After the whole debacle, coming at the end of a long day, we were exhausted so decided to splash out on a hotel instead of camp. It proved to be a proper Fawlty Towers experience, with a toilet that wouldn’t flush, a tepid trickle for a shower, a TV that wouldn’t work and some lovely decrepid interior decor. It was so bad it actually made us laugh. However it was cheap and it had a comfortable bed so that was good enough for us! A further memorable event from that evening was that when we arrived there was a nasty dog chained up outside the hotel barking away – great, we were thinking, that’s going to keep us awake during the night. However it turned out the owner was just visiting the hotel, and soon left with the dog in tow. And when I say in tow, I mean literally – the lead was attached to the car so the dog had to run alongside the car to avoid being strangled! Now despite our new-found loathing for dogs (having been chased by lots of them already, in Istanbul we stocked up with anti-dog weaponry including a dog dazer ultrasonic-sound emitter, pepper spray, and we also carry stones to throw at the buggers. Thankfully the dog dazer has been effective so far, but we know it won’t always work) we both agreed this really was not a good way to treat a dog!

After Kocaali we had a short but extremely hilly day to Akcakoca, a nice seaside town where we camped for a couple of days. Again Turkish hospitality did not fail us and the campsite owners decided we were obviously in need of some company after we had finished our dinner, so came and joined us with some dessert and some raki. One of them could speak some English which was very helpful as our Turkish still largely consists of sign-language! The next evening they went one step further and invited some friends and us round for a BBQ of fish caught from the sea that afternoon. We provided the raki – a good deal for us seeing as there was more lovely fresh fish than we could eat, along with nice salad and fresh bread. A better meal than our staple of pasta with sausage and tomata sauce that we normally have when camping! After Akcakoca we headed inland to avoid the fierce hills on the coast, and had a lovely day pedalling through the countryside. We crossed a 700m pass towards the end of the day, so finished the day’s riding with a nice downhill to a lovely wild camping spot with a great view of the surrounding hills and valleys. As the sun was setting we sat with a glass of wine listening to the evening call to prayer echoing around the valleys – eerily beautiful. We then had a nice day’s cycling to Safranbolu, a UNESCO world heritage listed historic town preserved from the Ottoman empire. From here we continue east and back towards the Black Sea coast. We will be covering more distance in Turkey than any other country, and have a long way to go yet, but so far, so good.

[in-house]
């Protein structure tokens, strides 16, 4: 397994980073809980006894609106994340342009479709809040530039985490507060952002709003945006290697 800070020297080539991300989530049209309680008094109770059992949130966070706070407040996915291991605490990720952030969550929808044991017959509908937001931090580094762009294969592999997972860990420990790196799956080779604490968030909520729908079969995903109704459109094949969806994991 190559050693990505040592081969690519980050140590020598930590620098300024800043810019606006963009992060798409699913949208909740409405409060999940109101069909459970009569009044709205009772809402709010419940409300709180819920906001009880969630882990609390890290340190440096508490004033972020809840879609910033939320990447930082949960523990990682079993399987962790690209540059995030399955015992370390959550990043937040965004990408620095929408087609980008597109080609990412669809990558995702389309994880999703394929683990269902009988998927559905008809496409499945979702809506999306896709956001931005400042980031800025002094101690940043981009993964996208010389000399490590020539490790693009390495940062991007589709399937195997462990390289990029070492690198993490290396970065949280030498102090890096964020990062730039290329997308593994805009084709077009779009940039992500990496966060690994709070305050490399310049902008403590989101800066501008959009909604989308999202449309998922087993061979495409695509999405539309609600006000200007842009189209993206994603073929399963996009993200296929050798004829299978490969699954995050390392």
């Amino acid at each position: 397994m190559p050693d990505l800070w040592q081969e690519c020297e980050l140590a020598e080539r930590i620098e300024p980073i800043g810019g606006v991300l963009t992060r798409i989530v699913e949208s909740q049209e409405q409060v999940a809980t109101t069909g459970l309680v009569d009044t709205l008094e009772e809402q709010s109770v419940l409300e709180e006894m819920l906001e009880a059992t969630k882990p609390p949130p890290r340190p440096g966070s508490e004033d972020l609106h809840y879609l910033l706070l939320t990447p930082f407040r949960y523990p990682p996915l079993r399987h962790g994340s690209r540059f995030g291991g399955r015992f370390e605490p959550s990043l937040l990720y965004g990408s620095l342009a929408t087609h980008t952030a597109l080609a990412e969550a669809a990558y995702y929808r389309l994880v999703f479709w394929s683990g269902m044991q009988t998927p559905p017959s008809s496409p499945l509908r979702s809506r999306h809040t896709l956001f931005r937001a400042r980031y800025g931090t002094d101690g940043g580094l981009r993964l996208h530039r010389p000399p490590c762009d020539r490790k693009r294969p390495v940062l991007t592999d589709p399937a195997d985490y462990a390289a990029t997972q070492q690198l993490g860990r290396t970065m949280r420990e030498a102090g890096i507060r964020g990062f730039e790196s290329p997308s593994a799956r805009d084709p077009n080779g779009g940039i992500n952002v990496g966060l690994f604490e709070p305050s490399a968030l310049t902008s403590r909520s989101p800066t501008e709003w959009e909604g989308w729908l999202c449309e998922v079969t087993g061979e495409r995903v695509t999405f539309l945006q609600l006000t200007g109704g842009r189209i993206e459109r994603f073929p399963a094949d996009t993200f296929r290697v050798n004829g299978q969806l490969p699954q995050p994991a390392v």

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Responses

  1. Great account of your travels and glad to know that you are have met with some very hospitable people en route. Sorry about the dogs and their unwelcome attentions – cats are much better!!
    Guess who wrote this! looking forward to your next blog.

  2. Nice to hear from you again.
    I wish best luck for you. That night in Kocaali i was looking for you if you were in safe and ok all along the beach and i told the local police to make it all safe for you if they see you anywhere in the county. Unfortunately after about 30 minutes looking for you through the main road me and my friends couldnt find you -you said you will camp outside- and pray for you.
    For days i am checking the site and waiting to hear from you. Thank God (in my belief Allah) you are ok.
    Best Wishes.

    Selim
    (The System Administrator -who gave that nutcracking tool- šŸ™‚ in Kocaali).